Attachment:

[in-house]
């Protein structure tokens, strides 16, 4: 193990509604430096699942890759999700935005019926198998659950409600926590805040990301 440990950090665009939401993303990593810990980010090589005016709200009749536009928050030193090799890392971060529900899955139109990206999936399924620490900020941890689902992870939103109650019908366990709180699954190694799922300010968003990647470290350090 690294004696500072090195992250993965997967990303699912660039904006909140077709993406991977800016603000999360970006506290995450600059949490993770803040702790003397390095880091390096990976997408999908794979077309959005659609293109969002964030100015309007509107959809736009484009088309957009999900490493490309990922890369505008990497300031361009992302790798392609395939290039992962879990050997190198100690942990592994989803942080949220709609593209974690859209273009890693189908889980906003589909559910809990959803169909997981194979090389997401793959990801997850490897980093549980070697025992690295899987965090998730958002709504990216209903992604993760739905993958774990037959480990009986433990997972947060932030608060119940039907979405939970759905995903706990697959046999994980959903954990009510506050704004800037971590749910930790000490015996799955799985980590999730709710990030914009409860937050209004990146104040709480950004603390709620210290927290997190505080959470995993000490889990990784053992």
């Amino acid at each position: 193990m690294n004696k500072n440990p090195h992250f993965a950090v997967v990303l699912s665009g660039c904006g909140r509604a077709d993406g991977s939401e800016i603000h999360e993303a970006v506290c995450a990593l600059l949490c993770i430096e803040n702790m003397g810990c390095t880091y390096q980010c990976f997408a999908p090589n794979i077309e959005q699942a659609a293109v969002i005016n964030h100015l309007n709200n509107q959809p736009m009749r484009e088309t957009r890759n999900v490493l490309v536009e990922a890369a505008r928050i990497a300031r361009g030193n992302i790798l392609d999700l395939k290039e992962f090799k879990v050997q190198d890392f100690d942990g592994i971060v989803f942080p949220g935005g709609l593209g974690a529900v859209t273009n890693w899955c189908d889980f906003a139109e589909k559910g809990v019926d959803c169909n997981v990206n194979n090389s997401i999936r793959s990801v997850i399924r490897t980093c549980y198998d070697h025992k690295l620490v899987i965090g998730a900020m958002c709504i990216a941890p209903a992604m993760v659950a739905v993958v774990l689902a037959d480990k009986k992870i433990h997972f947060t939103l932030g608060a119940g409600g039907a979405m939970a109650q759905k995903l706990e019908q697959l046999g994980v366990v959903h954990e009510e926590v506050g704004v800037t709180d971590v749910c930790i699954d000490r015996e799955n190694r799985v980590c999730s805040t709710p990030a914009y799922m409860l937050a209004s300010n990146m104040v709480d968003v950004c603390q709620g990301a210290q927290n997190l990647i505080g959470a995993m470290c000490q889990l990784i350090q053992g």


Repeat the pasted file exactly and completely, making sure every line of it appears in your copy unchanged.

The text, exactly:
[in-house]
């Protein structure tokens, strides 16, 4: 193990509604430096699942890759999700935005019926198998659950409600926590805040990301 440990950090665009939401993303990593810990980010090589005016709200009749536009928050030193090799890392971060529900899955139109990206999936399924620490900020941890689902992870939103109650019908366990709180699954190694799922300010968003990647470290350090 690294004696500072090195992250993965997967990303699912660039904006909140077709993406991977800016603000999360970006506290995450600059949490993770803040702790003397390095880091390096990976997408999908794979077309959005659609293109969002964030100015309007509107959809736009484009088309957009999900490493490309990922890369505008990497300031361009992302790798392609395939290039992962879990050997190198100690942990592994989803942080949220709609593209974690859209273009890693189908889980906003589909559910809990959803169909997981194979090389997401793959990801997850490897980093549980070697025992690295899987965090998730958002709504990216209903992604993760739905993958774990037959480990009986433990997972947060932030608060119940039907979405939970759905995903706990697959046999994980959903954990009510506050704004800037971590749910930790000490015996799955799985980590999730709710990030914009409860937050209004990146104040709480950004603390709620210290927290997190505080959470995993000490889990990784053992």
């Amino acid at each position: 193990m690294n004696k500072n440990p090195h992250f993965a950090v997967v990303l699912s665009g660039c904006g909140r509604a077709d993406g991977s939401e800016i603000h999360e993303a970006v506290c995450a990593l600059l949490c993770i430096e803040n702790m003397g810990c390095t880091y390096q980010c990976f997408a999908p090589n794979i077309e959005q699942a659609a293109v969002i005016n964030h100015l309007n709200n509107q959809p736009m009749r484009e088309t957009r890759n999900v490493l490309v536009e990922a890369a505008r928050i990497a300031r361009g030193n992302i790798l392609d999700l395939k290039e992962f090799k879990v050997q190198d890392f100690d942990g592994i971060v989803f942080p949220g935005g709609l593209g974690a529900v859209t273009n890693w899955c189908d889980f906003a139109e589909k559910g809990v019926d959803c169909n997981v990206n194979n090389s997401i999936r793959s990801v997850i399924r490897t980093c549980y198998d070697h025992k690295l620490v899987i965090g998730a900020m958002c709504i990216a941890p209903a992604m993760v659950a739905v993958v774990l689902a037959d480990k009986k992870i433990h997972f947060t939103l932030g608060a119940g409600g039907a979405m939970a109650q759905k995903l706990e019908q697959l046999g994980v366990v959903h954990e009510e926590v506050g704004v800037t709180d971590v749910c930790i699954d000490r015996e799955n190694r799985v980590c999730s805040t709710p990030a914009y799922m409860l937050a209004s300010n990146m104040v709480d968003v950004c603390q709620g990301a210290q927290n997190l990647i505080g959470a995993m470290c000490q889990l990784i350090q053992g």